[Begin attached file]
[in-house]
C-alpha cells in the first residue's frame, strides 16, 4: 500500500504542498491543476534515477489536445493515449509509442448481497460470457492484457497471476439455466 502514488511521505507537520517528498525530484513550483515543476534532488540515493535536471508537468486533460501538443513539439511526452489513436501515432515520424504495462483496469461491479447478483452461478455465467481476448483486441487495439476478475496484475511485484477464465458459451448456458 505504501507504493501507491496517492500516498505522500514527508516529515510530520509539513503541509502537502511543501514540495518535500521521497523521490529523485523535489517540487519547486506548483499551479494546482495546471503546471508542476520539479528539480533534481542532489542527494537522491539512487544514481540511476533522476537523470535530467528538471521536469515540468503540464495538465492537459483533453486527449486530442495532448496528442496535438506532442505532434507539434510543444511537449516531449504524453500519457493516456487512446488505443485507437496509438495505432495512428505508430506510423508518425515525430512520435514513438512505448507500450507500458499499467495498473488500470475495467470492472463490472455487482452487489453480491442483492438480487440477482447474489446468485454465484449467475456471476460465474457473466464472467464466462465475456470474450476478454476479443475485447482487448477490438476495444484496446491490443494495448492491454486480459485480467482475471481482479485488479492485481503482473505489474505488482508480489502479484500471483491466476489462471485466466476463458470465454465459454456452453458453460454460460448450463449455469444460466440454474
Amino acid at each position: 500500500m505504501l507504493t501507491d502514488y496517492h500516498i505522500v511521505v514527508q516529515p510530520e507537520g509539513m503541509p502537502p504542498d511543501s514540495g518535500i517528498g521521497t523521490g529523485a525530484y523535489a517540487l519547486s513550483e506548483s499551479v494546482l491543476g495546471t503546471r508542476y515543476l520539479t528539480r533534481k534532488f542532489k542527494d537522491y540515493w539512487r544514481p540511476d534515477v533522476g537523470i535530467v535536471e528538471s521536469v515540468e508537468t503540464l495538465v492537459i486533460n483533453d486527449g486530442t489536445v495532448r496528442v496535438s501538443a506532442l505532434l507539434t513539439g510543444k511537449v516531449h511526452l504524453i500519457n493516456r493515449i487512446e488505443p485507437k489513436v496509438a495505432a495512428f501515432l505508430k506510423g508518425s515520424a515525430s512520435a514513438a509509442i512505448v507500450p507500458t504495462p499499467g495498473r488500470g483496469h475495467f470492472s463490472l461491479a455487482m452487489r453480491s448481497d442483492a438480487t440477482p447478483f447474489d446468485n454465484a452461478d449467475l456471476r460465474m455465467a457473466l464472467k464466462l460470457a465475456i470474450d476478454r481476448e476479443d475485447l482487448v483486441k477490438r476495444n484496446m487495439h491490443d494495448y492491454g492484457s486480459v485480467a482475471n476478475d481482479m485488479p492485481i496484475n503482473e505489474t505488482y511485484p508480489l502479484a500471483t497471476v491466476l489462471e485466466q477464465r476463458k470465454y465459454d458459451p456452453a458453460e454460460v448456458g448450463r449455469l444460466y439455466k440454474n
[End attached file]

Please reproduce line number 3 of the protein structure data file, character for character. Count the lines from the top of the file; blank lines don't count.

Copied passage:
Amino acid at each position: 500500500m505504501l507504493t501507491d502514488y496517492h500516498i505522500v511521505v514527508q516529515p510530520e507537520g509539513m503541509p502537502p504542498d511543501s514540495g518535500i517528498g521521497t523521490g529523485a525530484y523535489a517540487l519547486s513550483e506548483s499551479v494546482l491543476g495546471t503546471r508542476y515543476l520539479t528539480r533534481k534532488f542532489k542527494d537522491y540515493w539512487r544514481p540511476d534515477v533522476g537523470i535530467v535536471e528538471s521536469v515540468e508537468t503540464l495538465v492537459i486533460n483533453d486527449g486530442t489536445v495532448r496528442v496535438s501538443a506532442l505532434l507539434t513539439g510543444k511537449v516531449h511526452l504524453i500519457n493516456r493515449i487512446e488505443p485507437k489513436v496509438a495505432a495512428f501515432l505508430k506510423g508518425s515520424a515525430s512520435a514513438a509509442i512505448v507500450p507500458t504495462p499499467g495498473r488500470g483496469h475495467f470492472s463490472l461491479a455487482m452487489r453480491s448481497d442483492a438480487t440477482p447478483f447474489d446468485n454465484a452461478d449467475l456471476r460465474m455465467a457473466l464472467k464466462l460470457a465475456i470474450d476478454r481476448e476479443d475485447l482487448v483486441k477490438r476495444n484496446m487495439h491490443d494495448y492491454g492484457s486480459v485480467a482475471n476478475d481482479m485488479p492485481i496484475n503482473e505489474t505488482y511485484p508480489l502479484a500471483t497471476v491466476l489462471e485466466q477464465r476463458k470465454y465459454d458459451p456452453a458453460e454460460v448456458g448450463r449455469l444460466y439455466k440454474n